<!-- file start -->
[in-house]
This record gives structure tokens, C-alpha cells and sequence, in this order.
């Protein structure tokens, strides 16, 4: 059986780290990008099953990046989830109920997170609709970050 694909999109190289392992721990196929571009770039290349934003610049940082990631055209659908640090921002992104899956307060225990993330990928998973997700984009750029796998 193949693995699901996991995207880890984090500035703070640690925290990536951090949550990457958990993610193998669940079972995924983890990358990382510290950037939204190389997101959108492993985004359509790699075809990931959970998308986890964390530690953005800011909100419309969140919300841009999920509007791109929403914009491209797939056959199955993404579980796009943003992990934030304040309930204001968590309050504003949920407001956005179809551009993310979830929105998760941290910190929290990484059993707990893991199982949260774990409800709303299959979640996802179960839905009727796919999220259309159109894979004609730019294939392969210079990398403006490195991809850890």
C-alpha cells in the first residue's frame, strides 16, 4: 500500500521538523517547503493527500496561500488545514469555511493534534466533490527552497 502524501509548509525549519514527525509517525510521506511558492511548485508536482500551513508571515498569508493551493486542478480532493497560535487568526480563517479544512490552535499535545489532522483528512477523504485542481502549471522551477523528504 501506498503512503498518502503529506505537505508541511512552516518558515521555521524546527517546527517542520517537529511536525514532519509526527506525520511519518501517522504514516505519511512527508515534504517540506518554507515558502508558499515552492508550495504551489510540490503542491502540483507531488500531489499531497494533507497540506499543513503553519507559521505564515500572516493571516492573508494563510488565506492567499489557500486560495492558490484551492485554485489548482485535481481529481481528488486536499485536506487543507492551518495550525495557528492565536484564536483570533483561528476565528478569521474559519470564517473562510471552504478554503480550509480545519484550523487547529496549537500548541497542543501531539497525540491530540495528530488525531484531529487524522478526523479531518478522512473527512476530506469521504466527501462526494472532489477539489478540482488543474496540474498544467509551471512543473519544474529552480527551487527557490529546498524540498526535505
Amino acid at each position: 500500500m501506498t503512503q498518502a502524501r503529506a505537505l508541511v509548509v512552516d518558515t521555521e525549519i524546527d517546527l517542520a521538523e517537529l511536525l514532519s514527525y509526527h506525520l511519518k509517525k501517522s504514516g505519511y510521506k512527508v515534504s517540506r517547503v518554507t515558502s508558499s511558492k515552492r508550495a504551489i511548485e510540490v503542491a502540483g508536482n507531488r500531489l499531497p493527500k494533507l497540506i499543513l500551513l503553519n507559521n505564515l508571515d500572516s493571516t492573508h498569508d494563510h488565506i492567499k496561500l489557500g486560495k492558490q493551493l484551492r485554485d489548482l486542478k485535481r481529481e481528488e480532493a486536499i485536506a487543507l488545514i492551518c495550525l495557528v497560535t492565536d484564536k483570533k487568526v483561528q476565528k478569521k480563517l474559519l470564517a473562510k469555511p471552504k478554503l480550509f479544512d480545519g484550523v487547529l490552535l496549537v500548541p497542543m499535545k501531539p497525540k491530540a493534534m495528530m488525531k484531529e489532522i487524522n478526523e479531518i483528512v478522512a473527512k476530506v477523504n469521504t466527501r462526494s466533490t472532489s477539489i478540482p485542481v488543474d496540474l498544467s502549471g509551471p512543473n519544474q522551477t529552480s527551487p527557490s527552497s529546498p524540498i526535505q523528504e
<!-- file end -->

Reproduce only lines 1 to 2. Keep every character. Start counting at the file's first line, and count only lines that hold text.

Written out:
[in-house]
This record gives structure tokens, C-alpha cells and sequence, in this order.